• Distressed sales: Foreclosures and short sales made up 3 percent of sales, the lowest since NAR began tracking such data in October 2008. Distressed sales are down 4 percent from a year ago. Broken out, 2 percent of sales were foreclosures, and 1 percent were short sales.

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Source: National Association of REALTORS®; REALTOR® Magazine 072318

Yun: Spring Was the Season of ‘Unmet Expectations’

Yun: Spring Was the Season of ‘Unmet Expectations’
National Association of REALTORS® | June 27, 2018

1806_May_PHSFor the fifth consecutive month, pending home sales dropped in May—a sign that the recently ended spring buying season didn’t live up to the hype typical for real estate’s traditionally busiest time of year, the National Association of REALTORS® reported Wednesday. Contract signings also eased last month, and a significant sales decline in the South offset gains in other regions of the country.

NAR’s Pending Home Sales Index, a forward-looking indicator based on contract signings, fell 0.5 percent in May to a reading of 105.9. The index is down 2.2 percent on an annual basis. NAR Chief Economist Lawrence Yun says this year’s spring buying season will be remembered as one of “unmet expectations,” with pending home sales at the second lowest level in the past year. He says inventory shortage is the main culprit. “REALTORS® in most of the country continue to describe their markets as highly competitive and fast-moving, but without enough new and existing inventory for sale, activity has essentially stalled,” Yun says.

However, buyer demand hasn’t slowed, which is evident in quicker sales and strong price growth, Yun says. The troubling reality is that gains in home prices continue to outpace income growth, housing inventory has fallen for 36 consecutive months, and listings typically go under contract in just over three weeks.

“With the cost of buying a home getting more expensive, it’s clear the summer months will be a true test for the housing market,” Yun says. “Several would-be buyers this spring were kept out of the market because of supply and affordability constraints. The healthy economy and job market should keep many of them actively looking to buy, and any rise in inventory would certainly help them find a home.”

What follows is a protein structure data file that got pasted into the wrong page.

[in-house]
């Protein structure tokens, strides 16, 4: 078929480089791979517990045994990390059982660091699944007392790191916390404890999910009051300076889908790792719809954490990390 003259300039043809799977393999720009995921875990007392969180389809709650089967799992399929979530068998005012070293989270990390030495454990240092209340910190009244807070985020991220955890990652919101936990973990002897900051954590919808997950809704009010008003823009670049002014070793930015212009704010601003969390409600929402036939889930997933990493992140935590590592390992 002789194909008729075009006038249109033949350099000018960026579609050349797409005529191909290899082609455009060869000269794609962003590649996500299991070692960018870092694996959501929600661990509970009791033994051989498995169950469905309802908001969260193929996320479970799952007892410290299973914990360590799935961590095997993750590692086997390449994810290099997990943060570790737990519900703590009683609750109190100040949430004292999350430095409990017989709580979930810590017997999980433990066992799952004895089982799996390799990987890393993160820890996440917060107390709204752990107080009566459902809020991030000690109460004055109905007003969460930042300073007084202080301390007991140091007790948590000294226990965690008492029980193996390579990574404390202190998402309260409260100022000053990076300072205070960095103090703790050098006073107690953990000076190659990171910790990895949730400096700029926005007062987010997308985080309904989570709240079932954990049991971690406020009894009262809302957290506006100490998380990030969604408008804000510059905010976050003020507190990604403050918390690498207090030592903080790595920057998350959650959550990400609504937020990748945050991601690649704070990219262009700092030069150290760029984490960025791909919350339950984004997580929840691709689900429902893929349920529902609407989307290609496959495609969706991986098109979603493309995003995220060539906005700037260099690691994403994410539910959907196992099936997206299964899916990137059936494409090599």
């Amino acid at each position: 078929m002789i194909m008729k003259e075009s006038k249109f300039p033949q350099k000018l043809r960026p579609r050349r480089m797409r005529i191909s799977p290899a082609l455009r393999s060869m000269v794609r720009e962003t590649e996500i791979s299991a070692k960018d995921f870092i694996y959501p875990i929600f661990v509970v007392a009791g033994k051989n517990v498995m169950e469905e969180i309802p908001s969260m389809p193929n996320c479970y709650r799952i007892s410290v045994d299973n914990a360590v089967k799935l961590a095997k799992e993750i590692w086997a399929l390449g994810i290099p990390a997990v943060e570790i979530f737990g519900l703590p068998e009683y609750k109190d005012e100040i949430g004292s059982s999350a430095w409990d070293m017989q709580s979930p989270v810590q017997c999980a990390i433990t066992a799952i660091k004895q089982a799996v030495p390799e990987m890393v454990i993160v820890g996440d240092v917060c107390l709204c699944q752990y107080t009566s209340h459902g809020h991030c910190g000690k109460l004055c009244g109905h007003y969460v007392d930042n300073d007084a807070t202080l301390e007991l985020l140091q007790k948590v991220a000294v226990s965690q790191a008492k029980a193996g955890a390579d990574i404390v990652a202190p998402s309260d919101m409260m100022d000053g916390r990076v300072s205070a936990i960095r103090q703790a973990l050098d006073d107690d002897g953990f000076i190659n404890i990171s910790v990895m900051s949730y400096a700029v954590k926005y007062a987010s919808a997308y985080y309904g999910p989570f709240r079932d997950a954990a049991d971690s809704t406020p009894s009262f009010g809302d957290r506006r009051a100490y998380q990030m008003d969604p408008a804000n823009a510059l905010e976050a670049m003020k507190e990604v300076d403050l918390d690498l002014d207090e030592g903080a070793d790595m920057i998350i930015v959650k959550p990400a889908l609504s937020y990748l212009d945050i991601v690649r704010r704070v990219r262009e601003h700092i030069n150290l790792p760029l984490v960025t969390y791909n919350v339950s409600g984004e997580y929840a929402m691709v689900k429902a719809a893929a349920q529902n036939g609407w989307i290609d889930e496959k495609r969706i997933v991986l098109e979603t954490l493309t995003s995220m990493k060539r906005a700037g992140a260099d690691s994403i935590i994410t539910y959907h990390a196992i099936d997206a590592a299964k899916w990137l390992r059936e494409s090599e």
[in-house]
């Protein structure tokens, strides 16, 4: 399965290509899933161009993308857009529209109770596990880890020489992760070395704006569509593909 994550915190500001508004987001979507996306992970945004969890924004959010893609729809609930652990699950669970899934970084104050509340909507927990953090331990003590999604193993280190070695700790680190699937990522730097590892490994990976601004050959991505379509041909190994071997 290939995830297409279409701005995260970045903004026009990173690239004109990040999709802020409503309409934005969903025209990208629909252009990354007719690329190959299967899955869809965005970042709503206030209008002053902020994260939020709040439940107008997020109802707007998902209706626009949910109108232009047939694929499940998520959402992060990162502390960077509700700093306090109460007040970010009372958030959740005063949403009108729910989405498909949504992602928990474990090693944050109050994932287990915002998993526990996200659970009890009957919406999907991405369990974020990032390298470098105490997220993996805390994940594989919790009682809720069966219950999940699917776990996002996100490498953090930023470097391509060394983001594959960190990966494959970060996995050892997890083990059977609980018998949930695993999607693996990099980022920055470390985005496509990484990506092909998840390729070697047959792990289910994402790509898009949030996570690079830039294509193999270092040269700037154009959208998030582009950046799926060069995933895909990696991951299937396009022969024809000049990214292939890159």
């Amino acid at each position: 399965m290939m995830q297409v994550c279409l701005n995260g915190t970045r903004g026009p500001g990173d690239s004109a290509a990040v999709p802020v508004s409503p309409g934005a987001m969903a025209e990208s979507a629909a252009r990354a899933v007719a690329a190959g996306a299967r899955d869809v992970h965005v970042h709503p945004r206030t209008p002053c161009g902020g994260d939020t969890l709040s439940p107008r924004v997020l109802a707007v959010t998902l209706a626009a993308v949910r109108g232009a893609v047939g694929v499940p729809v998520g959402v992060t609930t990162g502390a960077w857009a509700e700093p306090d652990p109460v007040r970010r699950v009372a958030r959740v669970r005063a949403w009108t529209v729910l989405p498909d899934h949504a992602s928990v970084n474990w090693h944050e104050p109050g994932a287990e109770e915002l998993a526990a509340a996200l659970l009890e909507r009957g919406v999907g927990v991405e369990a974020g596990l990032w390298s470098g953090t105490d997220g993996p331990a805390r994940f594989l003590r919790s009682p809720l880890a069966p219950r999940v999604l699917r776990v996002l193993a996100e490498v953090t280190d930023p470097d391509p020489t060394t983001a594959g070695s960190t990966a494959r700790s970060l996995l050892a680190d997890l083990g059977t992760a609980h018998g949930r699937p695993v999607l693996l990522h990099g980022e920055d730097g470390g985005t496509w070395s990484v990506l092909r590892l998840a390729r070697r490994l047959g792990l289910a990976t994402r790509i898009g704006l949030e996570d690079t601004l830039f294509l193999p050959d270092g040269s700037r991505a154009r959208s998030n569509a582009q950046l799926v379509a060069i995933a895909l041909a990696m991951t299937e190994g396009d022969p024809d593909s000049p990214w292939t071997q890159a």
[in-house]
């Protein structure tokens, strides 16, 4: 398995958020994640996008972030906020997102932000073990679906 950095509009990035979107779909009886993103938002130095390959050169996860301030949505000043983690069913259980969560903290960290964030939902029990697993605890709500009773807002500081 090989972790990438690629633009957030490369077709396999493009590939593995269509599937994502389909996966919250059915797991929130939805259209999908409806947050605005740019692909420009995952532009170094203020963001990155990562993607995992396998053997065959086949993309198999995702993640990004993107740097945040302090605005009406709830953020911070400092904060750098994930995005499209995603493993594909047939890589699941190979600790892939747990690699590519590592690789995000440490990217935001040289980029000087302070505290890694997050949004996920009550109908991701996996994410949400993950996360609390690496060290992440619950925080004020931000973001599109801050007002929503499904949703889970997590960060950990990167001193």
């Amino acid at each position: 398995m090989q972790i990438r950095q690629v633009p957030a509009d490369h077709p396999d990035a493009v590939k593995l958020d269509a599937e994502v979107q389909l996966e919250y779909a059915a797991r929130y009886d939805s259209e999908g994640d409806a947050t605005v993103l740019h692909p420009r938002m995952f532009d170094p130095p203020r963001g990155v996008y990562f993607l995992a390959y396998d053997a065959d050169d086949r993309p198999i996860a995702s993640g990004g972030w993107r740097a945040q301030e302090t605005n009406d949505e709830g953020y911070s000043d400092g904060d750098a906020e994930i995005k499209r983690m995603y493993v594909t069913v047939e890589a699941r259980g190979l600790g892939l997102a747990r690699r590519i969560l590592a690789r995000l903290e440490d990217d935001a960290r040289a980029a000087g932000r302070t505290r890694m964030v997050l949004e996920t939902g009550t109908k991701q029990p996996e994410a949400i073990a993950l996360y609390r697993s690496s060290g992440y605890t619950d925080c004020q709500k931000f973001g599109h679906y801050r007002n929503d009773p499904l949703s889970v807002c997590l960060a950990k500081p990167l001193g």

Source: National Association of REALTORS®; REALTOR® Magazine Online 062718

Mortgage Rates Drop Again This Week

Mortgage Rates Drop Again This Week
Freddie Mac | June 22, 2018

Borrowers found lower mortgage rates again this week, marking the third decrease in rates in the past four weeks.

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“After a sharp run-up in the early part of 2018, rates have stabilized over the last three months, with only a modest uptick since March,” says Sam Khater, Freddie Mac’s chief economist. “However, existing-home sales have hit a wall, declining in six of the last nine months on a year-over-year basis.”

The National Association of REALTORS® reported earlier this week that existing-home sales—completed transactions for single-family homes, townhomes, condos, and co-ops—dropped 0.4 percent to a seasonally adjusted annual rate of 5.43 million in May. Sales are now 3 percent lower than a year ago. Home prices also reached a new all-time high last month—a median of $264,800.

“Persistently low supply levels, and not this year’s climb in mortgage rates, are handcuffing sales—especially at the lower end of the market,” Khater says. “Home shoppers can’t buy inventory that doesn’t exist.”

Freddie Mac reports the following national averages with mortgage rates for the week ending June 21:

  • 30-year fixed-rate mortgages: averaged 4.57 percent, with an average 0.5 point, falling from last week’s 4.62 percent average. Last year at this time, 30-year rates averaged 3.90 percent.
  • 15-year fixed-rate mortgages: averaged 4.04 percent, with an average 0.4 point, falling from last week’s 4.07 percent average. A year ago, 15-year rates averaged 3.17 percent.
  • 5-year hybrid adjustable-rate mortgages: averaged 3.83 percent, with an average 0.3 point, unchanged from a week ago. A year ago, 5-year ARMs averaged 3.14 percent.

Source: Freddie Mac; REALTOR® Magazine 062218